How does discharge piping impact pump performance and reliability?
A pump’s outlet (discharge) piping flow characteristics normally will not affect the performance and reliability of a pump, with a few exceptions. In some cases, sudden valve closures can cause excessively high pressure spikes (surge or water hammer) to be reflected back to the pump, possibly causing damage to the pump, system piping or components.
When the flow of liquid is suddenly stopped, the liquid tries to continue in the same direction. In the area where the velocity change occurs, the liquid pressure increases dramatically due to the momentum force. As it rebounds, it increases the pressure along the pipe near it and an acoustic pressure wave is formed.
This is analogous to the waves on a pond after a stone is dropped in. The waves radiate outward in all directions. As the wave travels further from the center, its energy is spread over a larger area and it will dissipate and eventually die out. In a pipe, the acoustic pressure wave can only travel along the pipe. The potential magnitude of the pressure wave can be tremendous, so in systems where there may be a sudden closure of a check valve or sudden stopping of the pump, a transient flow analysis may be required.
Additionally, the discharge piping of a pump system is a primary source of friction. This will impact the pump system curve, which is a representation of the head required to deliver a specific flow through the system (i.e., the head required from the pump). System curves have a static head (hs) component that is made up of elevation difference or pressure difference between the source and the destination. The static component of the system curve is typically independent of the flow velocity in the piping system; however, the friction head (hf) component is dependent on the flow velocity in the piping system. Since the friction head component is dependent of the velocity in the piping, the discharge piping size is a leading contributor to friction head, along with fittings and valves in the system.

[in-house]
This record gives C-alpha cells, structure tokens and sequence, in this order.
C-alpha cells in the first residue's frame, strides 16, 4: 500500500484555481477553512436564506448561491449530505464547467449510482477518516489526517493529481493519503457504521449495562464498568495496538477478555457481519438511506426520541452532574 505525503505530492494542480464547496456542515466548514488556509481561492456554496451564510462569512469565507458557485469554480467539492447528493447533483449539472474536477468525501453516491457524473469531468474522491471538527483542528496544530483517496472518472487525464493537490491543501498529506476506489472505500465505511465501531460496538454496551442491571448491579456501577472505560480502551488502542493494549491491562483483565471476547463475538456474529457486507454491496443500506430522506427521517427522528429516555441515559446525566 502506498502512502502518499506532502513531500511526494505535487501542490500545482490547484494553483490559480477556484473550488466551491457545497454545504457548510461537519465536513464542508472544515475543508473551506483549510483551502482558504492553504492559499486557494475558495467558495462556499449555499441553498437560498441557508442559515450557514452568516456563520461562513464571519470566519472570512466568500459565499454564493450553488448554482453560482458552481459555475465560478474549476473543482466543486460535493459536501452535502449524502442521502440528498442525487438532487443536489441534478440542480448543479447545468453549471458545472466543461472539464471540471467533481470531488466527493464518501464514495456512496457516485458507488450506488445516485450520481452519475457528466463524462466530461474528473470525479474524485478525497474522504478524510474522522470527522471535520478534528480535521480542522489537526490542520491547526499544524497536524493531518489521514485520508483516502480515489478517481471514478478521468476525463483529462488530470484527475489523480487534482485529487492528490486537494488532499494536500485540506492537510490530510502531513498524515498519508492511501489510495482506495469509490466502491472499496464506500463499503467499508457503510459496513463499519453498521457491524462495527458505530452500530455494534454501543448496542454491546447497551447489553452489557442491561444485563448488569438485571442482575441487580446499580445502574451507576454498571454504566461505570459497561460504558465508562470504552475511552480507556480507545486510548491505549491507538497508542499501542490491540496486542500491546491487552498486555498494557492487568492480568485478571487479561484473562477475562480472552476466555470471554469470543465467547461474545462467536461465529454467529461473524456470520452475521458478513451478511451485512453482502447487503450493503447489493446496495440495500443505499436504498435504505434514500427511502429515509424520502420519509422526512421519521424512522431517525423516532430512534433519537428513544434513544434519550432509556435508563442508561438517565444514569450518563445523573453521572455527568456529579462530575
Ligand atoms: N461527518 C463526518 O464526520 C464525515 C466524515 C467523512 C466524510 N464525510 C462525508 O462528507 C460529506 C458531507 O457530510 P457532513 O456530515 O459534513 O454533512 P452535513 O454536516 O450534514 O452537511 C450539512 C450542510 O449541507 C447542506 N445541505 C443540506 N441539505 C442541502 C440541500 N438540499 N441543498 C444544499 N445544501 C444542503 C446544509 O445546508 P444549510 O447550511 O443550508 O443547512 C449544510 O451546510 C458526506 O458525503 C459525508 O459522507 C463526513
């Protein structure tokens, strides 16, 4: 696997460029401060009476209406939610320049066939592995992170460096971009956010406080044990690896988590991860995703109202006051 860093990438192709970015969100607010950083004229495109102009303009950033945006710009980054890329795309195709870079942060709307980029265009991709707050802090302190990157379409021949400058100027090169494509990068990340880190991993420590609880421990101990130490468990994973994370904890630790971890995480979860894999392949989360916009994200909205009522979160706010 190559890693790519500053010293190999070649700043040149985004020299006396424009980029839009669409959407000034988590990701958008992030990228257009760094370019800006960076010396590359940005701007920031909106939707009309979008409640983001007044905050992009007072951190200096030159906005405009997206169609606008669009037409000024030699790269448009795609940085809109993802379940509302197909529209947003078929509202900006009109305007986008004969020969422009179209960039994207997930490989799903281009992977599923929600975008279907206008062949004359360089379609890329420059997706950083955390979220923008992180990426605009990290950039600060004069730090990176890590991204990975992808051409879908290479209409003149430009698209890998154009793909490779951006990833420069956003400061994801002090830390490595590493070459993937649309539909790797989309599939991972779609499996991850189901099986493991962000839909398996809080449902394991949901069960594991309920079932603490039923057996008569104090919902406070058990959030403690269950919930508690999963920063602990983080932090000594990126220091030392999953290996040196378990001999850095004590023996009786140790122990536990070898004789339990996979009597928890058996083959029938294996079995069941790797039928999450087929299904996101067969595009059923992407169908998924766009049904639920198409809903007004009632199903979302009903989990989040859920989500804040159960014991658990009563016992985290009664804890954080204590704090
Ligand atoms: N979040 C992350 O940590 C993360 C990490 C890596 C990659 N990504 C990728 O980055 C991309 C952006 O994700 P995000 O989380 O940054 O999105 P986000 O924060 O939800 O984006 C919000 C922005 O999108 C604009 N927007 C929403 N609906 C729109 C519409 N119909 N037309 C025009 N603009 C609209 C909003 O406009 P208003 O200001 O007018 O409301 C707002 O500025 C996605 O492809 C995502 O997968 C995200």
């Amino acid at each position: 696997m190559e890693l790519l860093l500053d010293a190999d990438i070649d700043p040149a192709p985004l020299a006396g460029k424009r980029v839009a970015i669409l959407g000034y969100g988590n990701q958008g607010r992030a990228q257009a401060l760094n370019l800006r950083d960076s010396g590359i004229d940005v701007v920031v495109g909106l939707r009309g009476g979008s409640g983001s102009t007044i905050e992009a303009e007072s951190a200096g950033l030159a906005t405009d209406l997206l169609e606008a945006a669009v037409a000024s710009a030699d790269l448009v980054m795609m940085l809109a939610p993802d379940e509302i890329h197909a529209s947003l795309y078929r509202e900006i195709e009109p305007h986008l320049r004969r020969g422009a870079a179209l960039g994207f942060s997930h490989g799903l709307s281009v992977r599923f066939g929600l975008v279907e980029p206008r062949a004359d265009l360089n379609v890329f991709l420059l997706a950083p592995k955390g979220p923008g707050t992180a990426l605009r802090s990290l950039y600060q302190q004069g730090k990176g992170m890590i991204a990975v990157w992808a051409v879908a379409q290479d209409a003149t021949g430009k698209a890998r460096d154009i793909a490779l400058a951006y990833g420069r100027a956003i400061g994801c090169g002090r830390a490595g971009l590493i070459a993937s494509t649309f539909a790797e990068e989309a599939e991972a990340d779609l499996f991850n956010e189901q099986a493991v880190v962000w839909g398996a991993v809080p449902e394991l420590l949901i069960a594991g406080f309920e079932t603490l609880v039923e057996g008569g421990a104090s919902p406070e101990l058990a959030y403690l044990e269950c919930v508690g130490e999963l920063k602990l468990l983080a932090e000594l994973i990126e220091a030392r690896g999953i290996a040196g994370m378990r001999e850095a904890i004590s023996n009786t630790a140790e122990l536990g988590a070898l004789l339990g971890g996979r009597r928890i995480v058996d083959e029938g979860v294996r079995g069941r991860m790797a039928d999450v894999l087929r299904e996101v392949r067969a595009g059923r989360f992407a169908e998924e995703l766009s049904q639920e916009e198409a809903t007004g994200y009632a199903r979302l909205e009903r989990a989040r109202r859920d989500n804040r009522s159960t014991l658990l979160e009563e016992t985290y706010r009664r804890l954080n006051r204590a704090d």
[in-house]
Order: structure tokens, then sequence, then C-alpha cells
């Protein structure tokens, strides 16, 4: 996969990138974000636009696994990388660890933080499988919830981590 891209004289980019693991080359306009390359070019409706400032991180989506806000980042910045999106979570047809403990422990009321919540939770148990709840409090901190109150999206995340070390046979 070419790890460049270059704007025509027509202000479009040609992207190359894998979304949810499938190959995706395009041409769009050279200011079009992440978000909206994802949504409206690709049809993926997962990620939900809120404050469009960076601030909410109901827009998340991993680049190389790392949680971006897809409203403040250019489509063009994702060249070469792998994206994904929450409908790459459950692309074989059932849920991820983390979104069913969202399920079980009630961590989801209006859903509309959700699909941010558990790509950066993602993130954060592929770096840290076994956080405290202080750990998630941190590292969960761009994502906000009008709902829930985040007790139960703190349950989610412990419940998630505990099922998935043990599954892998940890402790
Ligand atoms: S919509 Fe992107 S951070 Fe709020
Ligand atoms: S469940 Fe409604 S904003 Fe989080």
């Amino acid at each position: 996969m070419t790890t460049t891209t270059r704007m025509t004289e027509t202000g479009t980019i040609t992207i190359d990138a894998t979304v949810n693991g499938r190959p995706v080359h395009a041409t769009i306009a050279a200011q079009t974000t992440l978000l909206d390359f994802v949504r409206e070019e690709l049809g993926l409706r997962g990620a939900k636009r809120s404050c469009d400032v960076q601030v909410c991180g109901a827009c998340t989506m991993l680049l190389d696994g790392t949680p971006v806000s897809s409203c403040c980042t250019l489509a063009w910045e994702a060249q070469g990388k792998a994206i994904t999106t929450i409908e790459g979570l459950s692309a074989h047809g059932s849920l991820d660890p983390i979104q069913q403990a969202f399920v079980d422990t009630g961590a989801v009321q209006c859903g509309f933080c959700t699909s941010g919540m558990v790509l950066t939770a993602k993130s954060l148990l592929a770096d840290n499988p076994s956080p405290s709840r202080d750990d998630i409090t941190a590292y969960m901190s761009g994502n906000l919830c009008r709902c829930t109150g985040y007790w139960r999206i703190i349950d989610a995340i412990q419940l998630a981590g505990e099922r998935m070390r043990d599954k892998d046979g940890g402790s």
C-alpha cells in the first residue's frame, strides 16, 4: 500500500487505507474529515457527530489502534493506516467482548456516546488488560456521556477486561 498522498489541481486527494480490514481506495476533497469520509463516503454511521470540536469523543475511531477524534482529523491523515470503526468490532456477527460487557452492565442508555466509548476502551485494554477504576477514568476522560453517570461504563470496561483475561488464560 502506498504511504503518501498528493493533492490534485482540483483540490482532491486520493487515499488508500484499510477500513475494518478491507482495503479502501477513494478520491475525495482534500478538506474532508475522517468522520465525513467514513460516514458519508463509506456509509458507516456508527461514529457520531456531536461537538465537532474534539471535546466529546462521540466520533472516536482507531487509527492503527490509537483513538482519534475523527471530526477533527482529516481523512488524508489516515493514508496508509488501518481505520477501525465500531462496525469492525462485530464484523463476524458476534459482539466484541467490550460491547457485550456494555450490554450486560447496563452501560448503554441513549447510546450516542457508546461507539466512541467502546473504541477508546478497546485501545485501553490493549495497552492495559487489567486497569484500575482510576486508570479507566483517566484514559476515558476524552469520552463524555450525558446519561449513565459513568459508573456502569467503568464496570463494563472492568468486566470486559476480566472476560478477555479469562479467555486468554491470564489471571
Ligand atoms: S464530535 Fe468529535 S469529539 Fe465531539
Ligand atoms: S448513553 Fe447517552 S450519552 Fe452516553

Image 1 shows a typical pump system curve with the static and frictional components. Take note that the frictional component increases with a squared relation to flow rate (i.e., velocity), and the curve becomes steeper when a valve is throttled (i.e., more friction).
This is important because the pump will operate at the intersection of the pump curve and the system curve, so if the system requires additional or less head—pressure—than the pump was selected for, the pump may operate at low flow rate or high flow rate, which impacts the pump’s overall reliability.